Sporting Classics Daily recently ran the story of a mule deer tag that went for $410,000 at auction. While this Montana license for bighorn sheep didn’t go quite as high, $305,000 is still nothing to sneeze at.

Montana Fish, Wildlife & Parks auctioned off the license in January for the 2016 season. According to KPAX 8, the winning bidder was a member of the Wild Sheep Foundation. Of his bid, 90 percent — $274,500 — will go to the FWP’s sheep conservation efforts.

Each year, 150 sheep tags are issued for Montana via a lottery. Of those, less than one percent will be drawn, giving a select few a chance at the state’s roughly 5,000 sheep spread across 3.7 million acres — hence the astronomical fee associated with the auctions.

“This was created by the Legislature as a funding source to help with management with special species. I think what it really speaks to is just how special the opportunities we have in Montana are,” FWP Communications Director Ron Aasheim was quoted as saying.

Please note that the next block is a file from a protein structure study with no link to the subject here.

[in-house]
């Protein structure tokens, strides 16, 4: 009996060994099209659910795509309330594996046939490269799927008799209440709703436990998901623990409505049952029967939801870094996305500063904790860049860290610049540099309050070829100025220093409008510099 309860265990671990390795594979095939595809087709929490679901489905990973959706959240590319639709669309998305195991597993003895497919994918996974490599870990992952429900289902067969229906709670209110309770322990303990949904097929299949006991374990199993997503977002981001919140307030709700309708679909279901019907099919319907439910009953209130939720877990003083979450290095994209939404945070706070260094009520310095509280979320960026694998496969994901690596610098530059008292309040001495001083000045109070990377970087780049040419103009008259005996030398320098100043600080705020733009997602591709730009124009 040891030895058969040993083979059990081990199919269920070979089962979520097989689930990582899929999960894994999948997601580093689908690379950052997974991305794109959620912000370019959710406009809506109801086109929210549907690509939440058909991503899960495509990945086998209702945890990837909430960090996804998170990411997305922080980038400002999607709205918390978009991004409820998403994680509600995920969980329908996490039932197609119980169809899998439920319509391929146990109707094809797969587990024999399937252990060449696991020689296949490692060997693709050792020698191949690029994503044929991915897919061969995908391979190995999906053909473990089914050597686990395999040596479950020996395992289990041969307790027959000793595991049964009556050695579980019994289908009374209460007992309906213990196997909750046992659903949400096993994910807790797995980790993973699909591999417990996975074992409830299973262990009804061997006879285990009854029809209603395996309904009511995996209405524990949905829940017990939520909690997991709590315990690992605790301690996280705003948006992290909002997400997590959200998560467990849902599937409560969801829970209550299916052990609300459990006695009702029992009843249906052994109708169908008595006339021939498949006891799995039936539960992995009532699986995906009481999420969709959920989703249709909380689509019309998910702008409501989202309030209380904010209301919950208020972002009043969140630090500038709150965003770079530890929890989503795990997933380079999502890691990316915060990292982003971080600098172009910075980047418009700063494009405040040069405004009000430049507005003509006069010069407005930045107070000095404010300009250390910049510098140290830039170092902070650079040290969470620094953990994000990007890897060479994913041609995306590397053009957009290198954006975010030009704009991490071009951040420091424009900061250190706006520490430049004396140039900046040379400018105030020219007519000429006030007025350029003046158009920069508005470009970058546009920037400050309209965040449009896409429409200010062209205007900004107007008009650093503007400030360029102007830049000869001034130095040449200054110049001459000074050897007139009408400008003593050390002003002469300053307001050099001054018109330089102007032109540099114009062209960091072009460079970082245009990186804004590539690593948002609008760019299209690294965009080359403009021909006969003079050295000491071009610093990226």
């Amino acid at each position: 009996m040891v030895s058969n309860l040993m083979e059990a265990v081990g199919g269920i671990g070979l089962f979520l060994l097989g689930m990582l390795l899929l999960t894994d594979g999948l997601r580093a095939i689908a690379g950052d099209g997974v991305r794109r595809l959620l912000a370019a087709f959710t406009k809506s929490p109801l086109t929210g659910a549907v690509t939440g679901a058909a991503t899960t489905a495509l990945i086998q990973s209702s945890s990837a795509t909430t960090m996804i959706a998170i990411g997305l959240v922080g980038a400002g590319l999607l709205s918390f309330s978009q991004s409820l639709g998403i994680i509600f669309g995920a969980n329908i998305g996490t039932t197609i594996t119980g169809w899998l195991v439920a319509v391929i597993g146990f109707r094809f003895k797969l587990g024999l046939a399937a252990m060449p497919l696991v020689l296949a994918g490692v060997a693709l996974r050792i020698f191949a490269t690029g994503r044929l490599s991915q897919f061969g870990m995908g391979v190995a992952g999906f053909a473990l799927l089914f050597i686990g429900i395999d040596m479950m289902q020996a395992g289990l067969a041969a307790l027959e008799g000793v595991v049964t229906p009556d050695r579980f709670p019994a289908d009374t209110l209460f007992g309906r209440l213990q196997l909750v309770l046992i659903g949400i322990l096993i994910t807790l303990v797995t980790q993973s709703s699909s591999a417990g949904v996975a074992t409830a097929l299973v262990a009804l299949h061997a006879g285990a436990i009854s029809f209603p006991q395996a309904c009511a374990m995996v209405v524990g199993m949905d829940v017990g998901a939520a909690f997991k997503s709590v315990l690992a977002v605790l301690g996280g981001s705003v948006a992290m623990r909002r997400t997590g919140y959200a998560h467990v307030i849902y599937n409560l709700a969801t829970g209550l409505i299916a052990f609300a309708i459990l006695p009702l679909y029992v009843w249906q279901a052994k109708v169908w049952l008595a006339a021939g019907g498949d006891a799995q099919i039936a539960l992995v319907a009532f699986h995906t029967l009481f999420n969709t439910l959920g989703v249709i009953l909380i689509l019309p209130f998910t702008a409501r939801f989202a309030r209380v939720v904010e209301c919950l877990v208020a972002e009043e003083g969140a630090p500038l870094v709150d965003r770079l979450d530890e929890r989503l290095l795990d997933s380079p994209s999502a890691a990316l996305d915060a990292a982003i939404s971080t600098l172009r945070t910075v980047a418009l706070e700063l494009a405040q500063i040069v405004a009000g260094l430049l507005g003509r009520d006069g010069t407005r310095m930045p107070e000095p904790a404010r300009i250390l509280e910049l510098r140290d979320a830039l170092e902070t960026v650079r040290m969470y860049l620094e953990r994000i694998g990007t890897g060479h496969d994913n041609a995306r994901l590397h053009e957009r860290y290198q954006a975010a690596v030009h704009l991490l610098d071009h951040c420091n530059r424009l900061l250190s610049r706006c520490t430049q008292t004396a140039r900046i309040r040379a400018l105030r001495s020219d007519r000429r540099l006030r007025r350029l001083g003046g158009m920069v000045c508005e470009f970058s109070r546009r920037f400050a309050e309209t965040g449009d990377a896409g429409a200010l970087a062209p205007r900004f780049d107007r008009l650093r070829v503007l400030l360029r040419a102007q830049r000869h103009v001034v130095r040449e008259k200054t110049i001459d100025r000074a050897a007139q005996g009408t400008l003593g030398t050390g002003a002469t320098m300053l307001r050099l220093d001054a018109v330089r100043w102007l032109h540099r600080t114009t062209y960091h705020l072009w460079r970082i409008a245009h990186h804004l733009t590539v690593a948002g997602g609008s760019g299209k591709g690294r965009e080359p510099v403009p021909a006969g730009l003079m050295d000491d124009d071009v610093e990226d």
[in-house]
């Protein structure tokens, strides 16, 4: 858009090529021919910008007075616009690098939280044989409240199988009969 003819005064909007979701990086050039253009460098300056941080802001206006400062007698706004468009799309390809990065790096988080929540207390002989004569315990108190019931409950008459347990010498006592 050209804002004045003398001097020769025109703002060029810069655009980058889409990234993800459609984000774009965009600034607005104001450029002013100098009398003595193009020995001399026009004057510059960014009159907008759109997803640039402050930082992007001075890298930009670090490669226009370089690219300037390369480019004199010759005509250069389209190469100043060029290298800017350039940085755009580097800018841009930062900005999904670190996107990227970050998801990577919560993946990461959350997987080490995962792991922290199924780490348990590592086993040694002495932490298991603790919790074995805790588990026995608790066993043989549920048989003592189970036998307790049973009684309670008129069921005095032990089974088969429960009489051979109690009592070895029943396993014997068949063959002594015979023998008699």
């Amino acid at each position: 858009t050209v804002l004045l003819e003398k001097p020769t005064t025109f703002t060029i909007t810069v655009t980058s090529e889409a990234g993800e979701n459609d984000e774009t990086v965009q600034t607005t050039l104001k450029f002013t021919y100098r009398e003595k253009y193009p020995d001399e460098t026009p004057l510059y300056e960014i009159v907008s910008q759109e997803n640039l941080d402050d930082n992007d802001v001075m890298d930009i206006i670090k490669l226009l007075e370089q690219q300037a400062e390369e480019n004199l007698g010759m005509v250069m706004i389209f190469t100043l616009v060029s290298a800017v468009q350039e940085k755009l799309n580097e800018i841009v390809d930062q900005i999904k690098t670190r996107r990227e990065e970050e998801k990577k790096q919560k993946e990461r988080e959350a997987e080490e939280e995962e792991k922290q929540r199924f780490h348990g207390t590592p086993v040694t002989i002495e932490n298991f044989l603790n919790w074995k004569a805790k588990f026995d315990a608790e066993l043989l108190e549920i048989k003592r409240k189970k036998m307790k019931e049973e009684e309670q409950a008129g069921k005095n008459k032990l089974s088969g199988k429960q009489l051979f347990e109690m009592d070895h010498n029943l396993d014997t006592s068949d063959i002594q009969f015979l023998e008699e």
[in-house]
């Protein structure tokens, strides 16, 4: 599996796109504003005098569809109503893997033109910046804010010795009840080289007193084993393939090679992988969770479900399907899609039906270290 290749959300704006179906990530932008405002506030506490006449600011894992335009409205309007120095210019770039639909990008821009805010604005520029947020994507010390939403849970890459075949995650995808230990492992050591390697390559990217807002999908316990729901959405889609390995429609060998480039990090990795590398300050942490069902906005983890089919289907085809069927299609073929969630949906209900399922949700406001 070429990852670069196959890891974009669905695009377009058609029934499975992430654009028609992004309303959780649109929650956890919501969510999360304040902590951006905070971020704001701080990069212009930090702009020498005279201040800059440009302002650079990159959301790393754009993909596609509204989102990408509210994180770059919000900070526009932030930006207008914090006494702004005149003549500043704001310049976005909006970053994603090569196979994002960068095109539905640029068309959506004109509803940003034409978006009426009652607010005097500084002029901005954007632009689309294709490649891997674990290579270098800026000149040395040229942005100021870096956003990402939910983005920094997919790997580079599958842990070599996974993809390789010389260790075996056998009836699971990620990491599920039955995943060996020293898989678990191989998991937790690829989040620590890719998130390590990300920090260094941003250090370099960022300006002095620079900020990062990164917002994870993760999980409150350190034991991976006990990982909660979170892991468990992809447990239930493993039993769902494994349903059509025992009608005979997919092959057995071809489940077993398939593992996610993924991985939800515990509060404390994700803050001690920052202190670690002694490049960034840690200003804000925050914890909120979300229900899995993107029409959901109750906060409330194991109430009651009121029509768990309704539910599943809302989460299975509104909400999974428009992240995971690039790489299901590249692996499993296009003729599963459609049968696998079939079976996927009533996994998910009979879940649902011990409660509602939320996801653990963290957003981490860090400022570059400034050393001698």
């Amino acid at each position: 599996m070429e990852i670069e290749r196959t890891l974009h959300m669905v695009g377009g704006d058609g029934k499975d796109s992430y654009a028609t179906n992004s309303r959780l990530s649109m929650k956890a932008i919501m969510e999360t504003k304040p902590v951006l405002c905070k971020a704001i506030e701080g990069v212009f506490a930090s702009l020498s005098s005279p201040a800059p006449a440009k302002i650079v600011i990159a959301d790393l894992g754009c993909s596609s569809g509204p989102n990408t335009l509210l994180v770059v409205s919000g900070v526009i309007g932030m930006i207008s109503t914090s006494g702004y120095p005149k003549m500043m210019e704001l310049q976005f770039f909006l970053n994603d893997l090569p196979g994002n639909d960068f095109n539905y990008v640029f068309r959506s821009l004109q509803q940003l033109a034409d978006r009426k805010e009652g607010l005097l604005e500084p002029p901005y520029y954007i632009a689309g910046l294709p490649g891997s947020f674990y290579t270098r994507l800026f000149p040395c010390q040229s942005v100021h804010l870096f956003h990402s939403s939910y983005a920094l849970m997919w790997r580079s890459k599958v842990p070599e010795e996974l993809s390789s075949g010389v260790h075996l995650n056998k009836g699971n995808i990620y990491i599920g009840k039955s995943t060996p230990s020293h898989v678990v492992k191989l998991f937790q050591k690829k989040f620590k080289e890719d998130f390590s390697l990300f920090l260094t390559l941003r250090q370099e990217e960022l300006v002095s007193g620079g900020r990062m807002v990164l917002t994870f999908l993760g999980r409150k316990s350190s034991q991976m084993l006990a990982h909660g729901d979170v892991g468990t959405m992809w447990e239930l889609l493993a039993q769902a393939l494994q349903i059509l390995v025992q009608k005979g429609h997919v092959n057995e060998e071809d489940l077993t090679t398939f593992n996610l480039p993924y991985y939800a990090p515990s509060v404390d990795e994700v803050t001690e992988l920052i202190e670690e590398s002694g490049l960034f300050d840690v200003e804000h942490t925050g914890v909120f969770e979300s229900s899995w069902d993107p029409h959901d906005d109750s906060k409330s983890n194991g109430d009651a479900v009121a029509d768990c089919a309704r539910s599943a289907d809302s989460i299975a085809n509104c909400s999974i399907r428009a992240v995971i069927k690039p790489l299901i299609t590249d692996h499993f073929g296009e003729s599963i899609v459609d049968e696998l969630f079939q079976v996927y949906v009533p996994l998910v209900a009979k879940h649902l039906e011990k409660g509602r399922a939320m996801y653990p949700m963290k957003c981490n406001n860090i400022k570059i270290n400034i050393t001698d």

The winning bid won’t set any records at the auction, though: The highest bid on a Montana sheep hunt was set in 2013, when Douglas Leech paid $480,000 for the privilege of hunting the mountain kings. In 2014 and 2015 the licenses were auctioned for $320,000 each.

All of the winning bidders for the last eight years have been affiliated with the Wild Sheep Foundation, putting their money back into conservation through hunting. If every license sold contributed the same 90 percent to the FWP as the 2016 one did, the WSF winners will have contributed $2,281,500 to sheep conservation over the last eight years.



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